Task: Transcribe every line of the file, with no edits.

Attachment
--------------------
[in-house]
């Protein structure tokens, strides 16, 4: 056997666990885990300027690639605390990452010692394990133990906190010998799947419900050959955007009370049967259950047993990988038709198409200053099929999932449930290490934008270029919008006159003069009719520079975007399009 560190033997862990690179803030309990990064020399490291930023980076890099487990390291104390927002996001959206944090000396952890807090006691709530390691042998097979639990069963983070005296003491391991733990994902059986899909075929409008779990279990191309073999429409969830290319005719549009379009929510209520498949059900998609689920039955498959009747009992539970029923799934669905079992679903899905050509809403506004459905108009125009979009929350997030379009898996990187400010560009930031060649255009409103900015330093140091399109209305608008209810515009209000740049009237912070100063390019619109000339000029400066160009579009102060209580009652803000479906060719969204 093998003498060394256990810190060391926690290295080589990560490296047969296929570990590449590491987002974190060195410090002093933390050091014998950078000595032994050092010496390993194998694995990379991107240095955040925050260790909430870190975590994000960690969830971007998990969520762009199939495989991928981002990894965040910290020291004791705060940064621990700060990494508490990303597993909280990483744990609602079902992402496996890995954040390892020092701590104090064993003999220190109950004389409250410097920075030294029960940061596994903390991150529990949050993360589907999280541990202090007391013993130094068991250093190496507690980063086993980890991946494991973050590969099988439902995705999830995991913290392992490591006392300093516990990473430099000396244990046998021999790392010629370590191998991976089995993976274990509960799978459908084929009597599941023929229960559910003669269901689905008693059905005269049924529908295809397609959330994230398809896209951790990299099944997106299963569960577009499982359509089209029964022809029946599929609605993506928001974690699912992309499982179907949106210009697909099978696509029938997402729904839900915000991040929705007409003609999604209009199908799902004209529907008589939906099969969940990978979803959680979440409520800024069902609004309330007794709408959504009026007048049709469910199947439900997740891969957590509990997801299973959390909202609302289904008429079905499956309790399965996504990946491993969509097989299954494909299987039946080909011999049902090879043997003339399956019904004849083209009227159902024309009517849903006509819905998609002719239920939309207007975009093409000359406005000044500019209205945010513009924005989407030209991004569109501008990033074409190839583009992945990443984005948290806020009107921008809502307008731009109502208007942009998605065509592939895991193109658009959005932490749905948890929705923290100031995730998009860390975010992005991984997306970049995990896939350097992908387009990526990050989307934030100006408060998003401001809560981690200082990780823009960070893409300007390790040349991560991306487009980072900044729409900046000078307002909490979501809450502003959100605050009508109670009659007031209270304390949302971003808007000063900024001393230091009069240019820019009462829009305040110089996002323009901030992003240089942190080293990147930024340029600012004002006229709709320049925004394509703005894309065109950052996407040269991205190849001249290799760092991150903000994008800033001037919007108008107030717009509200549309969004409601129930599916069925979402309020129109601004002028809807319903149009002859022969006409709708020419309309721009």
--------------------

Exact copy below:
[in-house]
């Protein structure tokens, strides 16, 4: 056997666990885990300027690639605390990452010692394990133990906190010998799947419900050959955007009370049967259950047993990988038709198409200053099929999932449930290490934008270029919008006159003069009719520079975007399009 560190033997862990690179803030309990990064020399490291930023980076890099487990390291104390927002996001959206944090000396952890807090006691709530390691042998097979639990069963983070005296003491391991733990994902059986899909075929409008779990279990191309073999429409969830290319005719549009379009929510209520498949059900998609689920039955498959009747009992539970029923799934669905079992679903899905050509809403506004459905108009125009979009929350997030379009898996990187400010560009930031060649255009409103900015330093140091399109209305608008209810515009209000740049009237912070100063390019619109000339000029400066160009579009102060209580009652803000479906060719969204 093998003498060394256990810190060391926690290295080589990560490296047969296929570990590449590491987002974190060195410090002093933390050091014998950078000595032994050092010496390993194998694995990379991107240095955040925050260790909430870190975590994000960690969830971007998990969520762009199939495989991928981002990894965040910290020291004791705060940064621990700060990494508490990303597993909280990483744990609602079902992402496996890995954040390892020092701590104090064993003999220190109950004389409250410097920075030294029960940061596994903390991150529990949050993360589907999280541990202090007391013993130094068991250093190496507690980063086993980890991946494991973050590969099988439902995705999830995991913290392992490591006392300093516990990473430099000396244990046998021999790392010629370590191998991976089995993976274990509960799978459908084929009597599941023929229960559910003669269901689905008693059905005269049924529908295809397609959330994230398809896209951790990299099944997106299963569960577009499982359509089209029964022809029946599929609605993506928001974690699912992309499982179907949106210009697909099978696509029938997402729904839900915000991040929705007409003609999604209009199908799902004209529907008589939906099969969940990978979803959680979440409520800024069902609004309330007794709408959504009026007048049709469910199947439900997740891969957590509990997801299973959390909202609302289904008429079905499956309790399965996504990946491993969509097989299954494909299987039946080909011999049902090879043997003339399956019904004849083209009227159902024309009517849903006509819905998609002719239920939309207007975009093409000359406005000044500019209205945010513009924005989407030209991004569109501008990033074409190839583009992945990443984005948290806020009107921008809502307008731009109502208007942009998605065509592939895991193109658009959005932490749905948890929705923290100031995730998009860390975010992005991984997306970049995990896939350097992908387009990526990050989307934030100006408060998003401001809560981690200082990780823009960070893409300007390790040349991560991306487009980072900044729409900046000078307002909490979501809450502003959100605050009508109670009659007031209270304390949302971003808007000063900024001393230091009069240019820019009462829009305040110089996002323009901030992003240089942190080293990147930024340029600012004002006229709709320049925004394509703005894309065109950052996407040269991205190849001249290799760092991150903000994008800033001037919007108008107030717009509200549309969004409601129930599916069925979402309020129109601004002028809807319903149009002859022969006409709708020419309309721009």